Wednesday Morning Cheat Sheet: 3 Stories Moving Markets

The markets were up in Asia overnight. Catalyzed by strong earnings and dwindling economic headwinds, Japan’s Nikkei rose 2.28 percent to 17-month highs above 11,100. The Hang Seng climbed 0.71 percent, while the S&P/ASX 200 increased a modest 0.16 percent.

The markets were mixed at mid-day in Europe, with London’s FTSE 100 fighting for fractional gains. European economic confidence indicators have strengthened alongside the euro, which traded above $1.35 for the first time since 2011. Germany’s DAX was off about 0.12 percent, and the STOXX 50 was off 0.16 percent.

U.S. futures at 8:30 a.m.: DJIA: 0.00%, S&P 500: 0.11%, NASDAQ: +0.07%.

Here are three market-moving stories to keep an eye on:Man Measuring Money

1) Expectations are low for the Bureau of Economic Analysis’s preliminary report on fourth-quarter gross domestic product. Consensus estimates have come in a range between 0.5 percent growth and 2.6 percent growth, with a mean target of 1 percent growth for the quarter.

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If these estimates are correct, then the U.S. economy grew at its slowest pace in nearly two years. After healthy growth of 3.1 percent in the third-quarter, fourth-quarter activity was likely slowed by old-hat political dysfunction and the economic uncertainty that brewed in its wake. The report is due at 8:30 a.m.

Federal_Reserve2) The Federal Open Market Committee is expected to leave policy rates unchanged at its post-meeting announcement today at 2:15 p.m. The federal funds rate, which was lowered to approximately zero at the beginning of 2009, is likely to remain there until labor market conditions improve.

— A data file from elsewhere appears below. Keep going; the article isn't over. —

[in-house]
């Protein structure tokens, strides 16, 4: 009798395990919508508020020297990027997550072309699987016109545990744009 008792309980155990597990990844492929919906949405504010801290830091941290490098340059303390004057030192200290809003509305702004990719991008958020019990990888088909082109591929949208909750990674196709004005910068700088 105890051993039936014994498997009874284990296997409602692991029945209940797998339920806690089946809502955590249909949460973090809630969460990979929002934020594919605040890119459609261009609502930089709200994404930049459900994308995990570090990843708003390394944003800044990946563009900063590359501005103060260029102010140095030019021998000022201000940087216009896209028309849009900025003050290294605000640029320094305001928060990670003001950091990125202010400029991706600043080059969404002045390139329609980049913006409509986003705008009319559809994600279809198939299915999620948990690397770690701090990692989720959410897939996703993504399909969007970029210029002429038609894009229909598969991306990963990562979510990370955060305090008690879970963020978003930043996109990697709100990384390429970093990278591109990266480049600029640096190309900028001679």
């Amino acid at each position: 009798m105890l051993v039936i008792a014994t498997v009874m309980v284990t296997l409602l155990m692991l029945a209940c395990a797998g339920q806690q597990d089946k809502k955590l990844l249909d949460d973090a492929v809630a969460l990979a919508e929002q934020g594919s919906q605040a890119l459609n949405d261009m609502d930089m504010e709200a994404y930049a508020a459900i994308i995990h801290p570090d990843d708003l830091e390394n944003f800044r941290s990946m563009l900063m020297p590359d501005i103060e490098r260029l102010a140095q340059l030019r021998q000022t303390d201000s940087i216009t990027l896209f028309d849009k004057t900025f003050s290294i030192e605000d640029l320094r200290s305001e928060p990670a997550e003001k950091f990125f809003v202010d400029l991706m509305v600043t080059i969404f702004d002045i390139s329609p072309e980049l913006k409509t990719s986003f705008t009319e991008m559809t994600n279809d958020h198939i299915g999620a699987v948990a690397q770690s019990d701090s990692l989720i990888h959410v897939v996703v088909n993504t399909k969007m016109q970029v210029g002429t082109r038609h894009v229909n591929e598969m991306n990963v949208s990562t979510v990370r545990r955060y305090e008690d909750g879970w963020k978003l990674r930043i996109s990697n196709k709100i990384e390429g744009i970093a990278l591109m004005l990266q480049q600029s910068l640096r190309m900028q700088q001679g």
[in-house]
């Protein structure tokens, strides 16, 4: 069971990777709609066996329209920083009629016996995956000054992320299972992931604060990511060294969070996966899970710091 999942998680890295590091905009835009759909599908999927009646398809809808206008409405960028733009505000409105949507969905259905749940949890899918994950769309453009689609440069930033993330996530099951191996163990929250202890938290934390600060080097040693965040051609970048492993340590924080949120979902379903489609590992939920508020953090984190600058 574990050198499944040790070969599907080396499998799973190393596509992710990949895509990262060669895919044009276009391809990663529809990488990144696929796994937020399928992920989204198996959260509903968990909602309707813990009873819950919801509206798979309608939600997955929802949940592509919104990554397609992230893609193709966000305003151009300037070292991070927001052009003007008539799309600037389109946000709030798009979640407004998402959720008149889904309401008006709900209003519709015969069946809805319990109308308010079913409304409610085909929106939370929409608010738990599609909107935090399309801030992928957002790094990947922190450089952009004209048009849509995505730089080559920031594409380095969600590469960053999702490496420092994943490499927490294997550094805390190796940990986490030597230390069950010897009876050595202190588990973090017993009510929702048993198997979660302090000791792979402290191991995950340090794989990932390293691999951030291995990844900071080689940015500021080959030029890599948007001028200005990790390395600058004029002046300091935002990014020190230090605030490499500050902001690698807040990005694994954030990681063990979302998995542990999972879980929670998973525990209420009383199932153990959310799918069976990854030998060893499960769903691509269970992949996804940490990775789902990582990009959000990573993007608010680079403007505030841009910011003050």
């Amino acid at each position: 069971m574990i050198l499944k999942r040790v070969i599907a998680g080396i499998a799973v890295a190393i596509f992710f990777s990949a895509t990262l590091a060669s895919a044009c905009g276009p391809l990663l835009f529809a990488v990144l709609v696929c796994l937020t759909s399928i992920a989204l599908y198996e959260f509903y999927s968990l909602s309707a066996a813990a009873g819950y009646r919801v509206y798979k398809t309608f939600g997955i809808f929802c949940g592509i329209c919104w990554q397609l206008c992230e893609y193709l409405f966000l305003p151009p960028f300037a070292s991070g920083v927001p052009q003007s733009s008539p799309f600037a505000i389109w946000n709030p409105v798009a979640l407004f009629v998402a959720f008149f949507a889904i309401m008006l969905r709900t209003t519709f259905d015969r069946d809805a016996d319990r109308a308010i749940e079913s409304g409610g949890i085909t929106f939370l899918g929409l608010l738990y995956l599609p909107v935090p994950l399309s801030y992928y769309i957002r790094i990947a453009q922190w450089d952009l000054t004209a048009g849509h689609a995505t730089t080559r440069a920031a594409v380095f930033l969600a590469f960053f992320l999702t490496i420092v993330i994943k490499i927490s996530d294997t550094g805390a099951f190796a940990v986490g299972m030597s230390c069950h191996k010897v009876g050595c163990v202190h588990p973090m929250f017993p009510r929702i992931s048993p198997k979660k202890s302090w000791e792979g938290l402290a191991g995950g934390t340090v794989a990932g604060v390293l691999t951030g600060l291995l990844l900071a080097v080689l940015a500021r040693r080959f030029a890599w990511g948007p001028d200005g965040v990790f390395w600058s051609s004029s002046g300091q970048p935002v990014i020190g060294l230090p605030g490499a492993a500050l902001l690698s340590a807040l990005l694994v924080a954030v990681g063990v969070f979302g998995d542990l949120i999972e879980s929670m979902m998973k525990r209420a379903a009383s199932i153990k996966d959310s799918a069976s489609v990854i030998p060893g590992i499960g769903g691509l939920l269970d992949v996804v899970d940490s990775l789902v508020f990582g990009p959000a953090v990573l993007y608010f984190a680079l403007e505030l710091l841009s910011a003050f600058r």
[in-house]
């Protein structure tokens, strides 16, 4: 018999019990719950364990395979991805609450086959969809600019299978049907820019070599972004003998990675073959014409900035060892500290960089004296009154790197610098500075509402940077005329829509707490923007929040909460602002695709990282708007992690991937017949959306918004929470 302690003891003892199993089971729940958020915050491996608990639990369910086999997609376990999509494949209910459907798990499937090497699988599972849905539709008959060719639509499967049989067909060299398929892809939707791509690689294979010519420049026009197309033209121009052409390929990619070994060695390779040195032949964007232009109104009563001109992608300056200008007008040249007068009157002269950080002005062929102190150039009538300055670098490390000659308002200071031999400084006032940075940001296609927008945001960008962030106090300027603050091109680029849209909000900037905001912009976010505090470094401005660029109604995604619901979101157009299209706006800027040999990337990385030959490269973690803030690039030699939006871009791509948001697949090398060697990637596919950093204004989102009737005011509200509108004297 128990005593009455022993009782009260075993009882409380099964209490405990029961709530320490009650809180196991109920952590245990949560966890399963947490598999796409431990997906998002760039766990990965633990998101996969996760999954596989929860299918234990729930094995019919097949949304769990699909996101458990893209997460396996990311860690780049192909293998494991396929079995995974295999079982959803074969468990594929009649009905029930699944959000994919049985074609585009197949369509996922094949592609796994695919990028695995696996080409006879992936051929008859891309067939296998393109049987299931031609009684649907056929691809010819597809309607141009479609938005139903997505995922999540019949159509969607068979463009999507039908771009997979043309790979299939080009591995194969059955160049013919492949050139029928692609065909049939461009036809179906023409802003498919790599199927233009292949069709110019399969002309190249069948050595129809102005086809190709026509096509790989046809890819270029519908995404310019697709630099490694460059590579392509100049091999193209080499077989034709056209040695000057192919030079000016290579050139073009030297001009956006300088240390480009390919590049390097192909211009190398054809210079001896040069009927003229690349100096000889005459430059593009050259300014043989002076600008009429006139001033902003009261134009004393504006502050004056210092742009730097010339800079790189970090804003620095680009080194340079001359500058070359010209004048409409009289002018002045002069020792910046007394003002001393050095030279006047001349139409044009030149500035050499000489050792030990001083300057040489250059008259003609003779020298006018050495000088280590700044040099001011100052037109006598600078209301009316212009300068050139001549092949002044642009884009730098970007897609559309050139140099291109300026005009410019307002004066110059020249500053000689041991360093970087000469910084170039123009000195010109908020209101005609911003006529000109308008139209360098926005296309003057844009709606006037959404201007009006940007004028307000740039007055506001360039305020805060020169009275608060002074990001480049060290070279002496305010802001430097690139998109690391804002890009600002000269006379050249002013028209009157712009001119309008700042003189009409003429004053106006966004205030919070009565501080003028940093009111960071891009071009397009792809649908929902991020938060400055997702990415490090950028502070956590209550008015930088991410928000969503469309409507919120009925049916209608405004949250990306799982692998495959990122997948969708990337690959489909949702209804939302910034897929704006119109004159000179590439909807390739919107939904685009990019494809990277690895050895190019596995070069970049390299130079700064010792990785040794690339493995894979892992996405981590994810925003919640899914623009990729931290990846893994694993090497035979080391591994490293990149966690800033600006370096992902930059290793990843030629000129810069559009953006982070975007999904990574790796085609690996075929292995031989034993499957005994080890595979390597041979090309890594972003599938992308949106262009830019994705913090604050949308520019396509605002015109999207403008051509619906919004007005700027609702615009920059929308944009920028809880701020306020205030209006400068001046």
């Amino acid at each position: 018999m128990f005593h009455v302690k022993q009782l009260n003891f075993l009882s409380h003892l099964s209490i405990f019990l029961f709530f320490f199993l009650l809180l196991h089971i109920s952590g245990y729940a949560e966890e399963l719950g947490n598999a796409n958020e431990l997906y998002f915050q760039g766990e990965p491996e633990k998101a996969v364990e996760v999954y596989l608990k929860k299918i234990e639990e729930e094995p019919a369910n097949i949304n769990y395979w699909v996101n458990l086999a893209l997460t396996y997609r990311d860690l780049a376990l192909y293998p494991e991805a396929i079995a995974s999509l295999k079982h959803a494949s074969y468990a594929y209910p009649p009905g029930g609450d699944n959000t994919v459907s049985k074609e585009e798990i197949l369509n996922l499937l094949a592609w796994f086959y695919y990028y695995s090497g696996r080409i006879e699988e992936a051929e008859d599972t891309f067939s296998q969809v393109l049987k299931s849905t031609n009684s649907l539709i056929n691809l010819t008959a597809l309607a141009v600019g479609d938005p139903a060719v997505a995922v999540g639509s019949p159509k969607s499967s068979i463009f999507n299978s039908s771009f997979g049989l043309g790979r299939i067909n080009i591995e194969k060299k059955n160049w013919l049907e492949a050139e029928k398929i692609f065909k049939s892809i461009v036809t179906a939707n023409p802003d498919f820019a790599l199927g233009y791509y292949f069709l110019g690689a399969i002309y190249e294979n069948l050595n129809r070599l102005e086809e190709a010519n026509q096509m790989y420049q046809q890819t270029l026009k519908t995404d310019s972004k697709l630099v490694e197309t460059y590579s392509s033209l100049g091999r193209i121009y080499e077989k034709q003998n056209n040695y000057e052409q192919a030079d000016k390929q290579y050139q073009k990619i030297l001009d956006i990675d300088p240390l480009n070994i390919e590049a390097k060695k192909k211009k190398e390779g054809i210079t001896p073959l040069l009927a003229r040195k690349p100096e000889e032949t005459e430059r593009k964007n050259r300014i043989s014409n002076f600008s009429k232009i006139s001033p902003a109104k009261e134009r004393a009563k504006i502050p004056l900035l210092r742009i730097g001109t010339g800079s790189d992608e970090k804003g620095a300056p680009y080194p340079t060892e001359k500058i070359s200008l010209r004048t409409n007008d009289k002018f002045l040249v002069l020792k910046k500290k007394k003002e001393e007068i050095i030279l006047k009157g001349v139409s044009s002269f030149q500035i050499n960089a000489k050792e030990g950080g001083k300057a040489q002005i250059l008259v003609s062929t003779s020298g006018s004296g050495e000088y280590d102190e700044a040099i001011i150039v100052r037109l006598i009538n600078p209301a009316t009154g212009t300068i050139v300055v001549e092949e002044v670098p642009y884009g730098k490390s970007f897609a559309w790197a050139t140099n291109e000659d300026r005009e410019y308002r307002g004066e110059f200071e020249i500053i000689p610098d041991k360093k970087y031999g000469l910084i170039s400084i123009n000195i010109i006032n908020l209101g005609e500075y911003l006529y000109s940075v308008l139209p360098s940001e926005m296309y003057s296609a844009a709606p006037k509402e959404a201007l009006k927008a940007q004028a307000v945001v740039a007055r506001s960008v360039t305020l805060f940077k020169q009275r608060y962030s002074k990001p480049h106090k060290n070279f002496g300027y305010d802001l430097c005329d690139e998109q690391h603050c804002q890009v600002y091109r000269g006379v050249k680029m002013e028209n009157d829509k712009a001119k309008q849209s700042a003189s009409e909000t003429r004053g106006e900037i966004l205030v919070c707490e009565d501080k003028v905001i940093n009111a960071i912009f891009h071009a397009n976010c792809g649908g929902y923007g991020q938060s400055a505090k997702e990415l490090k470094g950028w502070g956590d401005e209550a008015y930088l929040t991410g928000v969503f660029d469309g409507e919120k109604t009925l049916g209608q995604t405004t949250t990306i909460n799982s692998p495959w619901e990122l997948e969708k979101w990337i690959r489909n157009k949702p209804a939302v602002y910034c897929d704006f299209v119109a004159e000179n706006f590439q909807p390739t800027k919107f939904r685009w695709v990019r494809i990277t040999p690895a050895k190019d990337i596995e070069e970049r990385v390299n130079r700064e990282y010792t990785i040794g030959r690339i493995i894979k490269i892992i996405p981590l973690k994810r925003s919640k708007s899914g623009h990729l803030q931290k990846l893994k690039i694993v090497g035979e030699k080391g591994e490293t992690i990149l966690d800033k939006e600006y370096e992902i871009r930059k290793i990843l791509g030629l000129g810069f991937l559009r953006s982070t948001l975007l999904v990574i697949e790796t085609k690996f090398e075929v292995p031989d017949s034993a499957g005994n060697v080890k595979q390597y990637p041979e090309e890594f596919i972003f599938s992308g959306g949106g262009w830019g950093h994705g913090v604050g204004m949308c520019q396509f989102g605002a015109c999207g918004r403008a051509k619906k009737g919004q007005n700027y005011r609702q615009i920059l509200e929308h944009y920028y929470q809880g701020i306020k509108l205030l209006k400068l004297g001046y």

This means that the Federal Reserve’s balance sheet, which has already grown to over $3 trillion, is likely to grow by at least another $1 trillion as it continues to absorb $85 billion in assets every month and pump liquidity into the nation’s economic engine. But as the Fed’s balance sheet grows, the on-going asset purchases produce diminishing returns, and the official unemployment rate flat lines, many observers have called for a change in strategy.

3) It’s a big week for employment statistics, but there’s not a lot of excitement. The ADP National Employment Report is due out today at 8:15 a.m., followed by weekly unemployment claims on Thursday, and then the big Employment Situation report on Friday morning at 8:30 a.m.

Economists are estimating that the ADP report will show a gain of 172,000 private-sector jobs, slightly above the 150,000 average over the past two years. Combined with estimates for 185,000 non-farm jobs to be reported on Friday, the U-3 unemployment rate could tick down to 7.7 percent.

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